Portland OR – A progress report on Portland’s Climate Action Plan shows carbon emissions have gone down 26 percent since 1990. The city’s Bureau of Planning and Sustainability and the Multnomah County Office of Sustainability recently released a two-year progress report on efforts to reduce carbon emissions. The Climate Action Plan is a three-year push to get the city to hit its goal of a 40 percent reduction in carbon emissions by 2030 and an 80 percent drop by 2050.
The City Council was given a progress report last week, according to a news release. By the end of 2010, emissions had dipped 6 percent below 1990 levels, compared to the 12 percent in the same period nationwide. Multnomah County saw a 26 percent drop since 1990, according to the report.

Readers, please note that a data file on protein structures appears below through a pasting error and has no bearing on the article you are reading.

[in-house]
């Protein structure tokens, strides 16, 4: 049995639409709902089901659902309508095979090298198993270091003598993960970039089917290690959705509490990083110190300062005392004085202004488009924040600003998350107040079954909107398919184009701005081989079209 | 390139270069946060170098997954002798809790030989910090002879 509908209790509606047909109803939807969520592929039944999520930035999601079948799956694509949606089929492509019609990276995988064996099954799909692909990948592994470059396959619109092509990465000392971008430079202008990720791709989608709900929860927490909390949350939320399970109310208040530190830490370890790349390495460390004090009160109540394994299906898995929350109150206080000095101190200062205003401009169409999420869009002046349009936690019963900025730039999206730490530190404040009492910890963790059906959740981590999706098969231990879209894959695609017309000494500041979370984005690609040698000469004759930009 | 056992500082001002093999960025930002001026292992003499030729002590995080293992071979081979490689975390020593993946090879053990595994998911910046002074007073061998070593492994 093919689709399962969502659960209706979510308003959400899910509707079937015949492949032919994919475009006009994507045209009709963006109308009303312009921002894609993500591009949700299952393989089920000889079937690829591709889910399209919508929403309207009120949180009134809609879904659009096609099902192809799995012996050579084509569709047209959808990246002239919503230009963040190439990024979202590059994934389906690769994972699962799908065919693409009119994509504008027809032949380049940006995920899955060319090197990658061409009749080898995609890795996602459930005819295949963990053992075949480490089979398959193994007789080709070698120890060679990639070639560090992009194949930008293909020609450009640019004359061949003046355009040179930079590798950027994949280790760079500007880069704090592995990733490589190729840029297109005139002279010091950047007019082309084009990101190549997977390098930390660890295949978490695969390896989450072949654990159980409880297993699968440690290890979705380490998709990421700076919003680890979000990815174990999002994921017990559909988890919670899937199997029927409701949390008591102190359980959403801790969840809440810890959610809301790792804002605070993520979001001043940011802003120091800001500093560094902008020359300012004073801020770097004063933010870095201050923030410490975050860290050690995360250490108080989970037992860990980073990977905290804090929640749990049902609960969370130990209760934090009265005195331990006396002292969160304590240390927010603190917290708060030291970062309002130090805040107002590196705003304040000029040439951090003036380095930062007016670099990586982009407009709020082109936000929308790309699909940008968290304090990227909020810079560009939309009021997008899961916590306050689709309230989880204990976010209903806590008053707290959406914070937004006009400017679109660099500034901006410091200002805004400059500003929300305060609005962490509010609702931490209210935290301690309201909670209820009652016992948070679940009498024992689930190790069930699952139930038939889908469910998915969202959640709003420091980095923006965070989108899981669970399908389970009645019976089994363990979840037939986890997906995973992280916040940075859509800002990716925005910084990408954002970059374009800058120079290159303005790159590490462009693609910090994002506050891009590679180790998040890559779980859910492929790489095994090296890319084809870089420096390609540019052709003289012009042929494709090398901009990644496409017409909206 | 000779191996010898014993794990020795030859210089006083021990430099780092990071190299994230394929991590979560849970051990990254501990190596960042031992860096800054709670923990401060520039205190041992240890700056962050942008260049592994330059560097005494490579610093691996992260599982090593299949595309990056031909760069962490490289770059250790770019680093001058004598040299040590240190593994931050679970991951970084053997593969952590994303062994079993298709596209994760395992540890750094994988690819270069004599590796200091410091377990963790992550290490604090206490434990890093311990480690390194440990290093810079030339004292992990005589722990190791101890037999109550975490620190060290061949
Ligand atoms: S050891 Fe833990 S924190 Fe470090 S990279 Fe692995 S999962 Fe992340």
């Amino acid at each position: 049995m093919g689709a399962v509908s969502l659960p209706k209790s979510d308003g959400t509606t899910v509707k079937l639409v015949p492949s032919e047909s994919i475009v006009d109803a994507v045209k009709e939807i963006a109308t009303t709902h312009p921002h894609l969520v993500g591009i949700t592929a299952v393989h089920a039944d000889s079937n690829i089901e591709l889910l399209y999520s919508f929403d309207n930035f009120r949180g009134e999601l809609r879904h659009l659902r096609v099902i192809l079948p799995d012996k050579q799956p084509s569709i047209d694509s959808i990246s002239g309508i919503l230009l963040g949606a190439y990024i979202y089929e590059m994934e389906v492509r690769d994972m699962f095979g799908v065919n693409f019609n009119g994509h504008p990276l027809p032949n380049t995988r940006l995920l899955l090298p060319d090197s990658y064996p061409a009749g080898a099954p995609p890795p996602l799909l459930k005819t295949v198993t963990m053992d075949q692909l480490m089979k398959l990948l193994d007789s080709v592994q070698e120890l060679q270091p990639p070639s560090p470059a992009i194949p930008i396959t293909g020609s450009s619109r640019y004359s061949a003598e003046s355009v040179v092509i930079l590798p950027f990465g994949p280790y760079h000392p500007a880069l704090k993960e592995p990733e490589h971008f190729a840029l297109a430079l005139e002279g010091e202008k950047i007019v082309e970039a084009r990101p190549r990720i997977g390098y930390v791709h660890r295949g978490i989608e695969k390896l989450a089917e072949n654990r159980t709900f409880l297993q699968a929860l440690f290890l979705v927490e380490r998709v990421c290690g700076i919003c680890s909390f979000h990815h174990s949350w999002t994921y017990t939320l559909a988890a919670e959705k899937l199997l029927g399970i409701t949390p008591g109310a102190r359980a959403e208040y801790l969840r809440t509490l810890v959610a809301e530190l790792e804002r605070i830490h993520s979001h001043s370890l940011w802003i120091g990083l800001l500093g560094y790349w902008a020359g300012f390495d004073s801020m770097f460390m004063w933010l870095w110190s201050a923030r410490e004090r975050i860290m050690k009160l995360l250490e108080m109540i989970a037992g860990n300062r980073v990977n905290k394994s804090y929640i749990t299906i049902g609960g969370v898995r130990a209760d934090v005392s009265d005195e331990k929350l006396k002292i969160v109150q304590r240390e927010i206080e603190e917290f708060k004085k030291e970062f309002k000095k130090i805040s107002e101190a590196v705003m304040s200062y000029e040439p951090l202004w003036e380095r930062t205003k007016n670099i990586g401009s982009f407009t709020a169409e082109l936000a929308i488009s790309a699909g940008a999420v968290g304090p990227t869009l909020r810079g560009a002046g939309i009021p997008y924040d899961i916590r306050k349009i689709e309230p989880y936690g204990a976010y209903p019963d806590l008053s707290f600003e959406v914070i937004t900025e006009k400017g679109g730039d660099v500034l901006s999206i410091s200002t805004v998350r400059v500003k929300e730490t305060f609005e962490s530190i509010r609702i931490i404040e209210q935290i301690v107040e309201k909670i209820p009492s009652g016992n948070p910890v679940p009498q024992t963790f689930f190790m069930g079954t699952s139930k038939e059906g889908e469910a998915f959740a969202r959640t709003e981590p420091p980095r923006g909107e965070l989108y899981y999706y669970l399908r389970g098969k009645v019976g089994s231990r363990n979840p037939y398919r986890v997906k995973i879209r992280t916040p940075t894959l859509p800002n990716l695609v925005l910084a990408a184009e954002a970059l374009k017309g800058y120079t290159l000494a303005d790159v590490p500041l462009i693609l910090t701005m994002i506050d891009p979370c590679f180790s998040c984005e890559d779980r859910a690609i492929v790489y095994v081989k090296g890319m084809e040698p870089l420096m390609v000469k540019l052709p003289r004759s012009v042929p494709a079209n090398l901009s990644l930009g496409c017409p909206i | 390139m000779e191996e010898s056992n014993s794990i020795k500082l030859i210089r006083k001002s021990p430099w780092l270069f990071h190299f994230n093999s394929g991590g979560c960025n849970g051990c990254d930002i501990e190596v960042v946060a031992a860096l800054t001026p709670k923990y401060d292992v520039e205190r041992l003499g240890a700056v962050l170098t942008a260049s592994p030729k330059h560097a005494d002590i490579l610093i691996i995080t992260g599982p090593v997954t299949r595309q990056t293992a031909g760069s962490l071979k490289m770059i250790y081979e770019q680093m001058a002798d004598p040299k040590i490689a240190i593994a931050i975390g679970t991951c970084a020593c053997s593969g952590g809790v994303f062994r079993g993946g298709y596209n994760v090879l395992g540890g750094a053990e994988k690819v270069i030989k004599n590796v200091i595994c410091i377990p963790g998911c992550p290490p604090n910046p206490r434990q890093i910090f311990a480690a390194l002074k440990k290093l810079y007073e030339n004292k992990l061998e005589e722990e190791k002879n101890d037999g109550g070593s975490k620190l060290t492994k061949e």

“We’re making solid progress on our ambitious Climate Action Plan goals, in part because we’re creating a more connected city. Portlanders now have more low-carbon options to get to school and to work, more efficient ways to heat and power their homes and new ways to deal with household waste,” Mayor Sam Adams said. “I’m excited to see this progress continue as we implement the Portland Plan.”
The report highlights the reduction in the purchase of gasoline in the county, curbside food composting, and an increase in the use of clean energy sources as some reasons for the progress.
“No single action, nor single entity—public, private, non-profit, or individual—is responsible for these accomplishments,” said Susan Anderson, director, Bureau of Planning and Sustainability. “Instead, they are the result of many thousands of people, businesses and organizations taking action every day—at home, at work, and at play.”
— Photo by ndh, Flickr Creative Commons